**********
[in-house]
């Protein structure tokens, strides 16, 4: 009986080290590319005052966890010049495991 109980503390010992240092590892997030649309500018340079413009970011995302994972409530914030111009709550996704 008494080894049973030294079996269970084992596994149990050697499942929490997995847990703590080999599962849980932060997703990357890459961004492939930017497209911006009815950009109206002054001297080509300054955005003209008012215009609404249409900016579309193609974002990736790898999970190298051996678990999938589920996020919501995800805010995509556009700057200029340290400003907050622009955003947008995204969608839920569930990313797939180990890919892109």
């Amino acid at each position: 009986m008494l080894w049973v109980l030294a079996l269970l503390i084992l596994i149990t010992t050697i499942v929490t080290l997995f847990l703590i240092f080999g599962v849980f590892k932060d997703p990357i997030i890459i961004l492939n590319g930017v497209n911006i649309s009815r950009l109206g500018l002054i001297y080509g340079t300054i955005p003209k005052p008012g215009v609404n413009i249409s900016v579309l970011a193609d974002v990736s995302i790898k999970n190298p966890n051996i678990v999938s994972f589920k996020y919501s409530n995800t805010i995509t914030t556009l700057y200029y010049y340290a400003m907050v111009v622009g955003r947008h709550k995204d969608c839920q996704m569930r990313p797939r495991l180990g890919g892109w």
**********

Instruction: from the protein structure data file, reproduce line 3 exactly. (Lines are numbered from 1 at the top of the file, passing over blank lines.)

């Amino acid at each position: 009986m008494l080894w049973v109980l030294a079996l269970l503390i084992l596994i149990t010992t050697i499942v929490t080290l997995f847990l703590i240092f080999g599962v849980f590892k932060d997703p990357i997030i890459i961004l492939n590319g930017v497209n911006i649309s009815r950009l109206g500018l002054i001297y080509g340079t300054i955005p003209k005052p008012g215009v609404n413009i249409s900016v579309l970011a193609d974002v990736s995302i790898k999970n190298p966890n051996i678990v999938s994972f589920k996020y919501s409530n995800t805010i995509t914030t556009l700057y200029y010049y340290a400003m907050v111009v622009g955003r947008h709550k995204d969608c839920q996704m569930r990313p797939r495991l180990g890919g892109w």